Nearly 20% of the people on the CalGang Database are African-American and 66% are Latino. Since only 6.6% of Californians are African-Americans, and just 38.1% are Latino, this represents an alarming racial disparity. Information of databases is often used to add people to gang injunctions, contributes to arguments by prosecutors for gang enhancements in court, and is used to deny people access to victims’ compensation when a person is killed or injured. An individual’s information can also be shared and accessed by federal law enforcement agencies including the FBI and ICE, having huge implications for a person’s ability to realize immigration opportunities including deferred action for childhood arrivals and prosecutorial discretion.
As described above, an audit just released by the State of California further exposed that shared gang databases – including CalGang – are overly broad, inaccurate, fail to protect people’s privacy, and are out of compliance with state law (SB 458 – Wright) and federal regulations. The audit also revealed that 42 individuals’ data was either entered incorrectly or they were one year of age or younger when they were added into the CalGang Database; and 28 of those entered as babies were designated as “admitted gang members.” In addition, the audit found more than 600 people who were still on the database, although their name should have been purged. Many people were scheduled for removal from the database in more than 100 years – again, a violation of both California procedure and federal regulations.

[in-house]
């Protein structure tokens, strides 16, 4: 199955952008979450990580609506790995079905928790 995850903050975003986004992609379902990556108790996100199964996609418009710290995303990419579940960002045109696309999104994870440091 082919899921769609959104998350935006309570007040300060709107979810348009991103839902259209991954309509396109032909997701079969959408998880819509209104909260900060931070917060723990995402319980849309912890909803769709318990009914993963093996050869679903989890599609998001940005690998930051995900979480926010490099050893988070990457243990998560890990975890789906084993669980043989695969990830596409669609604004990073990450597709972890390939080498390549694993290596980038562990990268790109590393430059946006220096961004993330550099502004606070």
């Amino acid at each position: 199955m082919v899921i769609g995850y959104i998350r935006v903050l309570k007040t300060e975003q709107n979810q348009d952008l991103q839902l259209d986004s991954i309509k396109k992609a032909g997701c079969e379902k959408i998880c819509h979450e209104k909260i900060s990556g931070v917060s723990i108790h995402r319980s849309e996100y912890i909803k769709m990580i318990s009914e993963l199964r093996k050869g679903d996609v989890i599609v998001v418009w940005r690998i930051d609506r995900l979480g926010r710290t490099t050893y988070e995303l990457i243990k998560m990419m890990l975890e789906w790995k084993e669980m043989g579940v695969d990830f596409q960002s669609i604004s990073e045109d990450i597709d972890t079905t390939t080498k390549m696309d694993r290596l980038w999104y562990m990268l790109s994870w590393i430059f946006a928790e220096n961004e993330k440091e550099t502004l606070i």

To Increase Accuracy – AB 2298 will:
(1) Create a process for the removal from gang databases of individuals not currently active in a gang
(2) Contrary to concerns raised by some law enforcement lobbyists, AB 2298 does not require law enforcement to notify someone if that person is part of an active criminal investigation; nor does it require law enforcement to notify someone if they are added to a database that is not shared with another law enforcement agency.
To Establish Consistency – AB 2298 will:
Create standard processes for law enforcement agencies across the state regarding implementation of both SB 458 and AB 2298.
To Promote Transparency – AB 2298 will:
(1) Provide notice to individuals before they are documented as gang members and allow individuals to inquire about their inclusion in gang databases, provided they are not targets of an active criminal investigation, and provide individuals opportunity to challenge that designation.
(2) Require the annual release of data on the numbers and demographics of people added to or removed from gang databases.
DESCRIBE YOUR ORGANIZATION AND WHY AB 2298 IS IMPORTANT TO YOU AND/OR YOUR MEMBERS OR CONSTITUENTS.
For all these reasons, we urge you to sign AB 2298. Thank you for your attention to this matter.